Brain research demonstrates that 

learning is best achieved

 when students perceive lessons as

relevant to their lives,

interests, and 


It's a given that educators must follow specific curriculum guidelines for the academic achievement of their students. 

The Art of Teaching: 

Designing required curriculum that activates student  engagement, thereby 

anchoring learning that matters.



What does biochemistry have to do with cognitive skills?  PLENTY.

Constructive engagement and positive collaborations stimulate nerve impulses that release neurotransmitters which, research has shown, support or inhibit executive function and focus. 

Well-designed learning experiences that facilitate students' sense of partnering in their own education, naturally and effortlessly increases their engagement, motivation and 

adoption of life-enhancing knowledge.

Neurotransmitters and hormones are the signaling chemicals that control mood, emotions, attention and focus.



The amygdala's involvement in learning and memory has found increased attention in neuroscientific research  relation to cognitive skills development.

As the trigger point of strong emotions, the amygdala can make-or-break 

learning opportunities.

Classroom culture determines whether risks are taken and meaning is made... or not. 

Cultivation of learning environments conducive to mutual respect and connection is the highest priority of the most perceptive and 

successful educators.



Children as young as 4 years of age can

(and need to)

engage in the process of critical thinking,

which involves:

  • Conceptualizing
  • Analyzing
  • Synthesizing
  • Evaluating information 
  • Reflection
  • Reasoning
  • Communicaing

... as they explore their world in a mutually respectful learning environment. 

When SOARR-ing questions are used as classroom-ready facilitation aids to evoking those natural born abilities, wide-ranging short and long-term benefits are the result.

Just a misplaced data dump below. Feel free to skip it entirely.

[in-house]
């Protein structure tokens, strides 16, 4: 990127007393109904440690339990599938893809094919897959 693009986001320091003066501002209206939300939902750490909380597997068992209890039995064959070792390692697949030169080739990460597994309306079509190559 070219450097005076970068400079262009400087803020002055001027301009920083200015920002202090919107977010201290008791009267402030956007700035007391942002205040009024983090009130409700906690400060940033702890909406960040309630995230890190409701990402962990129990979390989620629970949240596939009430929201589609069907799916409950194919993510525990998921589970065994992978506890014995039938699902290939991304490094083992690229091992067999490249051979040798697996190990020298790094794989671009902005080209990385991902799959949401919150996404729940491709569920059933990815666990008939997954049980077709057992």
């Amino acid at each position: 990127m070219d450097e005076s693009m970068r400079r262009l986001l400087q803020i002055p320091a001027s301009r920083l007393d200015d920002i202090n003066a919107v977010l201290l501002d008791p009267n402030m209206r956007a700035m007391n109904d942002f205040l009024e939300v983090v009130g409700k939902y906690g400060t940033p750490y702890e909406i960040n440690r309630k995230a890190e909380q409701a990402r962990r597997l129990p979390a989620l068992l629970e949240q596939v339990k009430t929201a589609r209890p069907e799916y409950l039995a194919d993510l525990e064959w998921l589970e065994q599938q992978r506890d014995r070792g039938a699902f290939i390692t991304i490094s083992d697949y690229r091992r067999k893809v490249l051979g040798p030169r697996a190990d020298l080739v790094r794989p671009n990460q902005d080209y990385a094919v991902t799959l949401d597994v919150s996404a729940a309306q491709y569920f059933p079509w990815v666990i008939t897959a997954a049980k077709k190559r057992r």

Metacognition and growth mindset, both, engage innate abilities to 

use prior knowledge to plan a strategy for approaching a learning task, take necessary steps to problem solve, evaluate results, and 

modify one’s approach, as needed. 

The KIDS' OWN WISDOM® approach does not directly teach metacognition by dissecting its elements... nor does it directly identify the stages of growth mindset, instead ... 

...  it provides consistent opportunities to exercise metacognitive and growth mindset "muscles," so that students naturally and automatically rely on those innate capacities more and more often. 

Increased personal accountability is a naturally occurring benefit of exercising and developing students' metacognition and growth mindset, 

which makes everyone's life better, 

in and out of the classroom. 



Although the KIDS' OWN WISDOM approach does not, specifically, teach mindfulness

there are many parallels in approach and benefits:

  • Providing opportunities to increase students' awareness of their own (and others') inner and outer experiences
  • Recognizing that thoughts are not set in stone - that other options are available, based on free will and best judgment
  • Engaging in peer group discussions for collaboratively re-evaluating situations and responses, which often, spontaneously, results in impulse control
  • Consciously choosing actions and responses

Regular practice, 

with either or both approaches,

 provides measurable 

short and long term benefits.